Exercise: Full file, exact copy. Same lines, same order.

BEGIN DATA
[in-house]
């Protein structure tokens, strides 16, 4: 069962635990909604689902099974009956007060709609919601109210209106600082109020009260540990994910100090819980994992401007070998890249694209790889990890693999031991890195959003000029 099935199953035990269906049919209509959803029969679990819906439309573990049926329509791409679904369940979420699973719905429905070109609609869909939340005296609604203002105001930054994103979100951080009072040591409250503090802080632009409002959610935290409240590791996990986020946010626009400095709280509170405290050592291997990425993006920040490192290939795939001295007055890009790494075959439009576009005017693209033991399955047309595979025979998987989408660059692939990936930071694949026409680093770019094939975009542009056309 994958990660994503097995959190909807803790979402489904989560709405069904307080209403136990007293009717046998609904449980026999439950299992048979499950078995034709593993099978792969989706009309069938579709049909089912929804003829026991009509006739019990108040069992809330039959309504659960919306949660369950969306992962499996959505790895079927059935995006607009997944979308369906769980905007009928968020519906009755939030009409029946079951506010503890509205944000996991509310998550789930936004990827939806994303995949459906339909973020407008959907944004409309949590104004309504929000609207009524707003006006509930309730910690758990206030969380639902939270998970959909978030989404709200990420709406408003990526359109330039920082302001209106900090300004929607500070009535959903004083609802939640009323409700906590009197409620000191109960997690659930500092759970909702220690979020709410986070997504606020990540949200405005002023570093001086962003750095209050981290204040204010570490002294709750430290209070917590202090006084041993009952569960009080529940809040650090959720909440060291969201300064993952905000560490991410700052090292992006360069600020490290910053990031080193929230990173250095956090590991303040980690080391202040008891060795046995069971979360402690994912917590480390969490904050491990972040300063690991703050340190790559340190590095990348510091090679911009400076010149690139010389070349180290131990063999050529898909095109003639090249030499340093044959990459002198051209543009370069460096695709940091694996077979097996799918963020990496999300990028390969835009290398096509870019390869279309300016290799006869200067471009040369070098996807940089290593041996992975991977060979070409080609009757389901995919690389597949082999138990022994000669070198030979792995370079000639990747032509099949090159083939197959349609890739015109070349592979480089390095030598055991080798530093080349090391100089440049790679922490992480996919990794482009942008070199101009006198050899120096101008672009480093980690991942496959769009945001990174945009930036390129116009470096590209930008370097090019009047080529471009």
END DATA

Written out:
[in-house]
């Protein structure tokens, strides 16, 4: 069962635990909604689902099974009956007060709609919601109210209106600082109020009260540990994910100090819980994992401007070998890249694209790889990890693999031991890195959003000029 099935199953035990269906049919209509959803029969679990819906439309573990049926329509791409679904369940979420699973719905429905070109609609869909939340005296609604203002105001930054994103979100951080009072040591409250503090802080632009409002959610935290409240590791996990986020946010626009400095709280509170405290050592291997990425993006920040490192290939795939001295007055890009790494075959439009576009005017693209033991399955047309595979025979998987989408660059692939990936930071694949026409680093770019094939975009542009056309 994958990660994503097995959190909807803790979402489904989560709405069904307080209403136990007293009717046998609904449980026999439950299992048979499950078995034709593993099978792969989706009309069938579709049909089912929804003829026991009509006739019990108040069992809330039959309504659960919306949660369950969306992962499996959505790895079927059935995006607009997944979308369906769980905007009928968020519906009755939030009409029946079951506010503890509205944000996991509310998550789930936004990827939806994303995949459906339909973020407008959907944004409309949590104004309504929000609207009524707003006006509930309730910690758990206030969380639902939270998970959909978030989404709200990420709406408003990526359109330039920082302001209106900090300004929607500070009535959903004083609802939640009323409700906590009197409620000191109960997690659930500092759970909702220690979020709410986070997504606020990540949200405005002023570093001086962003750095209050981290204040204010570490002294709750430290209070917590202090006084041993009952569960009080529940809040650090959720909440060291969201300064993952905000560490991410700052090292992006360069600020490290910053990031080193929230990173250095956090590991303040980690080391202040008891060795046995069971979360402690994912917590480390969490904050491990972040300063690991703050340190790559340190590095990348510091090679911009400076010149690139010389070349180290131990063999050529898909095109003639090249030499340093044959990459002198051209543009370069460096695709940091694996077979097996799918963020990496999300990028390969835009290398096509870019390869279309300016290799006869200067471009040369070098996807940089290593041996992975991977060979070409080609009757389901995919690389597949082999138990022994000669070198030979792995370079000639990747032509099949090159083939197959349609890739015109070349592979480089390095030598055991080798530093080349090391100089440049790679922490992480996919990794482009942008070199101009006198050899120096101008672009480093980690991942496959769009945001990174945009930036390129116009470096590209930008370097090019009047080529471009």